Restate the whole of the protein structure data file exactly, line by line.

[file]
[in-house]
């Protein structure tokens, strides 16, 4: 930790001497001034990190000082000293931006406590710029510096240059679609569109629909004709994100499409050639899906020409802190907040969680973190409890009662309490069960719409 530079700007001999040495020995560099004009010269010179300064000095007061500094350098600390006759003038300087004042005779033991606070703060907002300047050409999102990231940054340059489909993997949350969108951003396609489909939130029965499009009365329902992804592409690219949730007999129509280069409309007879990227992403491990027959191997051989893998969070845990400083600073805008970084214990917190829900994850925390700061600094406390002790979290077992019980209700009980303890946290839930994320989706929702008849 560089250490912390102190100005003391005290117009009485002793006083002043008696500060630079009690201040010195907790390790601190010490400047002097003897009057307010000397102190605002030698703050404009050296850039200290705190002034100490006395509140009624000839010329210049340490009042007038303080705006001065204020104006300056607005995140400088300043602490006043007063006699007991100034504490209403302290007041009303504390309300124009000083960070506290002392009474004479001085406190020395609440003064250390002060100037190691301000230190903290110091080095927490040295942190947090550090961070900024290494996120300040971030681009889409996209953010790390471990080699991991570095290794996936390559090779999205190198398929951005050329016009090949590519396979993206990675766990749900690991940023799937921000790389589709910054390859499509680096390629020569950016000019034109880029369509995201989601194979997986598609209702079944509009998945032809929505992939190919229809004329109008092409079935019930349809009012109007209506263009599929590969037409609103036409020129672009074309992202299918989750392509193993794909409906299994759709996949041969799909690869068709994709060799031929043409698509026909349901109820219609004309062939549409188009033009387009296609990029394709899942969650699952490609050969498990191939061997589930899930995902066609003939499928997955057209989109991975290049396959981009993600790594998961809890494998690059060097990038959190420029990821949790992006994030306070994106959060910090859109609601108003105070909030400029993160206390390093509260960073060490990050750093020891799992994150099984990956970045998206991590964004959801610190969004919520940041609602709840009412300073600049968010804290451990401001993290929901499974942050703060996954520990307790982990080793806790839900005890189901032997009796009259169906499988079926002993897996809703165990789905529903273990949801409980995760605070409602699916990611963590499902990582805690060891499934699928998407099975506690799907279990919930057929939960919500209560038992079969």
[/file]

[in-house]
């Protein structure tokens, strides 16, 4: 930790001497001034990190000082000293931006406590710029510096240059679609569109629909004709994100499409050639899906020409802190907040969680973190409890009662309490069960719409 530079700007001999040495020995560099004009010269010179300064000095007061500094350098600390006759003038300087004042005779033991606070703060907002300047050409999102990231940054340059489909993997949350969108951003396609489909939130029965499009009365329902992804592409690219949730007999129509280069409309007879990227992403491990027959191997051989893998969070845990400083600073805008970084214990917190829900994850925390700061600094406390002790979290077992019980209700009980303890946290839930994320989706929702008849 560089250490912390102190100005003391005290117009009485002793006083002043008696500060630079009690201040010195907790390790601190010490400047002097003897009057307010000397102190605002030698703050404009050296850039200290705190002034100490006395509140009624000839010329210049340490009042007038303080705006001065204020104006300056607005995140400088300043602490006043007063006699007991100034504490209403302290007041009303504390309300124009000083960070506290002392009474004479001085406190020395609440003064250390002060100037190691301000230190903290110091080095927490040295942190947090550090961070900024290494996120300040971030681009889409996209953010790390471990080699991991570095290794996936390559090779999205190198398929951005050329016009090949590519396979993206990675766990749900690991940023799937921000790389589709910054390859499509680096390629020569950016000019034109880029369509995201989601194979997986598609209702079944509009998945032809929505992939190919229809004329109008092409079935019930349809009012109007209506263009599929590969037409609103036409020129672009074309992202299918989750392509193993794909409906299994759709996949041969799909690869068709994709060799031929043409698509026909349901109820219609004309062939549409188009033009387009296609990029394709899942969650699952490609050969498990191939061997589930899930995902066609003939499928997955057209989109991975290049396959981009993600790594998961809890494998690059060097990038959190420029990821949790992006994030306070994106959060910090859109609601108003105070909030400029993160206390390093509260960073060490990050750093020891799992994150099984990956970045998206991590964004959801610190969004919520940041609602709840009412300073600049968010804290451990401001993290929901499974942050703060996954520990307790982990080793806790839900005890189901032997009796009259169906499988079926002993897996809703165990789905529903273990949801409980995760605070409602699916990611963590499902990582805690060891499934699928998407099975506690799907279990919930057929939960919500209560038992079969």